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Re: [PrimeNumbers] three-prime sum chains

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  • Jens Kruse Andersen
    ... With the choice we quickly get a chain with 12 sums: 281 + 283 + 293 = 857 857 + 859 + 863 = 2579 2551 + 2557 + 2579 = 7687 7681 + 7687 + 7691 = 23059
    Message 1 of 7 , Jun 4, 2013
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      Phil Carmody wrote:
      > I specifically wanted to offer the choice. I wanted the chains
      > to be longer, and also less simple to find.

      With the choice we quickly get a chain with 12 sums:
      281 + 283 + 293 = 857
      857 + 859 + 863 = 2579
      2551 + 2557 + 2579 = 7687
      7681 + 7687 + 7691 = 23059
      23059 + 23063 + 23071 = 69193
      69193 + 69197 + 69203 = 207593
      207569 + 207589 + 207593 = 622751
      622751 + 622777 + 622781 = 1868309
      1868287 + 1868291 + 1868309 = 5604887
      5604881 + 5604887 + 5604901 = 16814669
      16814669 + 16814671 + 16814701 = 50444041
      50444027 + 50444041 + 50444059 = 151332127

      The longest chain with initial primes below 10^11 is probably 14 sums:
      2878090951 + 2878090961 + 2878090967 = 8634272879
      8634272839 + 8634272879 + 8634272891 = 25902818609
      25902818609 + 25902818629 + 25902818663 = 77708455901
      77708455819 + 77708455823 + 77708455901 = 233125367543
      233125367543 + 233125367599 + 233125367609 = 699376102751
      699376102751 + 699376102757 + 699376102783 = 2098128308291
      2098128308239 + 2098128308273 + 2098128308291 = 6294384924803
      6294384924787 + 6294384924803 + 6294384924823 = 18883154774413
      18883154774413 + 18883154774441 + 18883154774447 = 56649464323301
      56649464323301 + 56649464323303 + 56649464323307 = 169948392969911
      169948392969877 + 169948392969881 + 169948392969911 = 509845178909669
      509845178909611 + 509845178909669 + 509845178909687 = 1529535536728967
      1529535536728967 + 1529535536728987 + 1529535536728999 = 4588606610186953
      4588606610186927 + 4588606610186947 + 4588606610186953 = 13765819830560827

      There are also 14 starting with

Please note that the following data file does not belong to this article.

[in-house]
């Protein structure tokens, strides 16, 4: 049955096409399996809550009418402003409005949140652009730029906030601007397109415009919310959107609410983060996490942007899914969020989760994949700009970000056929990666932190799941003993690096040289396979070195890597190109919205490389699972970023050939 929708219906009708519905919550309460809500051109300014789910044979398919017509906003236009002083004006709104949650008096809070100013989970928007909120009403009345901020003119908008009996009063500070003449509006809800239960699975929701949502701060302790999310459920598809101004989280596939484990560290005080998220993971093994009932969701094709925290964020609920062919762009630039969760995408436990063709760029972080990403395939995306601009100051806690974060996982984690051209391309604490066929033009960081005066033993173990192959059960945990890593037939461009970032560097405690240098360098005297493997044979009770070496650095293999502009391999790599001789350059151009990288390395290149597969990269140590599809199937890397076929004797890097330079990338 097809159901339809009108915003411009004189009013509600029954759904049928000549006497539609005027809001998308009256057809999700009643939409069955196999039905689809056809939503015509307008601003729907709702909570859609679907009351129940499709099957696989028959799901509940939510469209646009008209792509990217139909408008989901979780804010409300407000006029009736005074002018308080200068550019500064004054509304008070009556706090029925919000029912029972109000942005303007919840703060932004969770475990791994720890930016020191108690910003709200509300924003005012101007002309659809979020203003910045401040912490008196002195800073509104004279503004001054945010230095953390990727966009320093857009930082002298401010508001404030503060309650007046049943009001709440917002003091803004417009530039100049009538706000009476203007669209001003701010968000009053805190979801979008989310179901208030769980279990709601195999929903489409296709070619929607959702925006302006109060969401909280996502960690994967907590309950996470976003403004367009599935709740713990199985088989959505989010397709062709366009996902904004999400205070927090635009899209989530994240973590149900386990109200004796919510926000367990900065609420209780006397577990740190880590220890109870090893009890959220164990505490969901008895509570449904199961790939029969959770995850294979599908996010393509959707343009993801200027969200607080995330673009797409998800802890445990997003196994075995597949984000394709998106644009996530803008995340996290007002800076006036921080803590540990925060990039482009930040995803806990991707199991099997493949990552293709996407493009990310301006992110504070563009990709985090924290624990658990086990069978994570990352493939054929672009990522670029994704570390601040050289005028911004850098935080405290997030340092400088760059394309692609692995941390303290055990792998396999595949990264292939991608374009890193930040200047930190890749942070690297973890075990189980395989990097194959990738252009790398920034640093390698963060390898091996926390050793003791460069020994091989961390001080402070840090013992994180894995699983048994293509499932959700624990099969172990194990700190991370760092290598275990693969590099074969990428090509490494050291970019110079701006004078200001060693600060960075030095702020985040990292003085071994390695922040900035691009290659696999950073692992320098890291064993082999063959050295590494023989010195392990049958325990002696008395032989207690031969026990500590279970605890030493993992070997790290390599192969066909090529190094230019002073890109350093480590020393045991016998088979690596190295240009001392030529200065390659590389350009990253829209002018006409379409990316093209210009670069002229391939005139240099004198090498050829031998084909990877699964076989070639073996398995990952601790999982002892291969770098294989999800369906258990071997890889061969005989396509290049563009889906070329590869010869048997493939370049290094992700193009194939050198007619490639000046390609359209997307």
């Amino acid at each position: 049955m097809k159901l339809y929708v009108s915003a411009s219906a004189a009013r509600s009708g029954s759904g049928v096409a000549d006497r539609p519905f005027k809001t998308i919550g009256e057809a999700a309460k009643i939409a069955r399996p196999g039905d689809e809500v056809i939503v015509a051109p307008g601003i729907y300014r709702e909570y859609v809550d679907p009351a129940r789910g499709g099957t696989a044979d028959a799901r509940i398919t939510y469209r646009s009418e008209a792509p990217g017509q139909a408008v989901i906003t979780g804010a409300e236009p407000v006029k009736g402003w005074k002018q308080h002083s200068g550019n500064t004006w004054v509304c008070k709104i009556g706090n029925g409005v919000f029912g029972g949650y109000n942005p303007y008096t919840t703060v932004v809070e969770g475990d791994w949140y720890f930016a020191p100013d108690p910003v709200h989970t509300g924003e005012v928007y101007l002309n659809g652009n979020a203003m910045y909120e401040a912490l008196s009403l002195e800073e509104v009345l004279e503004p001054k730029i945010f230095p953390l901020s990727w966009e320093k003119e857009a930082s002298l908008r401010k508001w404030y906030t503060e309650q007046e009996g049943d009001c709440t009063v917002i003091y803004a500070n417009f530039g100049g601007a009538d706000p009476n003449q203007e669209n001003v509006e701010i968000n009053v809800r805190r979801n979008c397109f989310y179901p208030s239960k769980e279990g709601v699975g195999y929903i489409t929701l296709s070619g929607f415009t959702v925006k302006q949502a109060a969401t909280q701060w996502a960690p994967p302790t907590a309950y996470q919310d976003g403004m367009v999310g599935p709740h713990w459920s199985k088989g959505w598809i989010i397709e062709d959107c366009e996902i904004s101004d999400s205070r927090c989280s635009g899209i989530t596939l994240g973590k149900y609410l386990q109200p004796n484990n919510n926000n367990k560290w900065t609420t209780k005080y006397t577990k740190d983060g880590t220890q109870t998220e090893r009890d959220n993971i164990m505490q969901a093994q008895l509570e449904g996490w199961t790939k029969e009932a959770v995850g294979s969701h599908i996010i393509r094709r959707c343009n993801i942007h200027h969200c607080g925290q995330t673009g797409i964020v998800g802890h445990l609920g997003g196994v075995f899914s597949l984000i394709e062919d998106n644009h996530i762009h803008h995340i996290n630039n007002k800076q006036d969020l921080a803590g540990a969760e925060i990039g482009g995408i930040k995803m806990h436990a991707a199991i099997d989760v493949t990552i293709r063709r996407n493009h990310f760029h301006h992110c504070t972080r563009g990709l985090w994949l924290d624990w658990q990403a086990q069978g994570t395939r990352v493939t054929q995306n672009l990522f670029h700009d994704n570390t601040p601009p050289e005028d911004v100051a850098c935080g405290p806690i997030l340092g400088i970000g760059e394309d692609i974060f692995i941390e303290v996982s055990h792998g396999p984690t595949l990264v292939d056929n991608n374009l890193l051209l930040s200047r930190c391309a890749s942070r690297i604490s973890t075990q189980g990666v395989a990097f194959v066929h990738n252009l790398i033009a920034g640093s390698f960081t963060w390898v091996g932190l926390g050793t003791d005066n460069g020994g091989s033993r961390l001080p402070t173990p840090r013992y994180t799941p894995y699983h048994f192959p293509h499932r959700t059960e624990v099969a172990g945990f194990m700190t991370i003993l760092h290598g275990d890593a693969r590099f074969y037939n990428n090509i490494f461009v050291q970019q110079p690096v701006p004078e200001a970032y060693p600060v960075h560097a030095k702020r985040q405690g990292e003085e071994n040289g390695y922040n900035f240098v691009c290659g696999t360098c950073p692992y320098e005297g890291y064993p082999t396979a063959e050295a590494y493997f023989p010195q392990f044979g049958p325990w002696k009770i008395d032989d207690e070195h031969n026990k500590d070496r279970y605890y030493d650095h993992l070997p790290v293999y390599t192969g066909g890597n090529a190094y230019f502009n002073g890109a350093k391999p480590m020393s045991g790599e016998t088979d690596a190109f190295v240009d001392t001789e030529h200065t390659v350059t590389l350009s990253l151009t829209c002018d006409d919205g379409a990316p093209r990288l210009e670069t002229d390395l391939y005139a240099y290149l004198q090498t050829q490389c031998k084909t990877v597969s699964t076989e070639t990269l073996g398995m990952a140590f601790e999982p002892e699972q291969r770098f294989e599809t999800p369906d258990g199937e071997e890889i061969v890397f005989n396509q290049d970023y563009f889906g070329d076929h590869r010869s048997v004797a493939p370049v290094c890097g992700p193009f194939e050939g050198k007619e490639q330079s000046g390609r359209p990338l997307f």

44453980303 + 44453980309 + 44453980379 = 133361940991

      > I presume you just ran a prime sieve and then probed for each one
      > with no deduplication?

      I didn't bother with deduplication but I ran two prime sieves in
      parallel, around p and 3p. This meant the first sum never had to be prp
      tested, and its surrounding primes were also generated without prp tests.
      It could be extended to a third sieve around 9p and so on, but each
      extra sieve has to sieve a larger interval and avoids fewer prp tests.

      > I hadn't considered Dickson. It's the big gun, certainly.
      > I wondered initially if it would fail on guaranteeing that the
      > positioned primes are consecutive, but if you ask for a triplet
      > {p,p+3+/-1,p+6}, then that comes for free.

      Dickson's conjecture can be manipulated to ensure consecutive primes
      in this problem for any admissible pattern. We can just demand extra
      primes chosen so specific prime factors are forced to divide certain
      numbers in a gap.
      For example, we can ensure consecutive {p, p+6} by demanding four primes
      {p, p+6, p+8, p+14}. This forces 3 to divide p+4, and 5 to divide p+2.

      --
      Jens Kruse Andersen
    • djbroadhurst
      ... which is a special case of Bateman-Horn: http://tech.groups.yahoo.com/group/primenumbers/message/25133 David
      Message 2 of 7 , Jun 4, 2013
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        --- In primenumbers@yahoogroups.com, "Jens Kruse Andersen" <jens.k.a@...> wrote:

        > Arbitrarily long chains are certainly expected.
        > It would for example follow from Dickson's conjecture:
        > http://primes.utm.edu/glossary/xpage/DicksonsConjecture.html

        which is a special case of Bateman-Horn:
        http://tech.groups.yahoo.com/group/primenumbers/message/25133

        David
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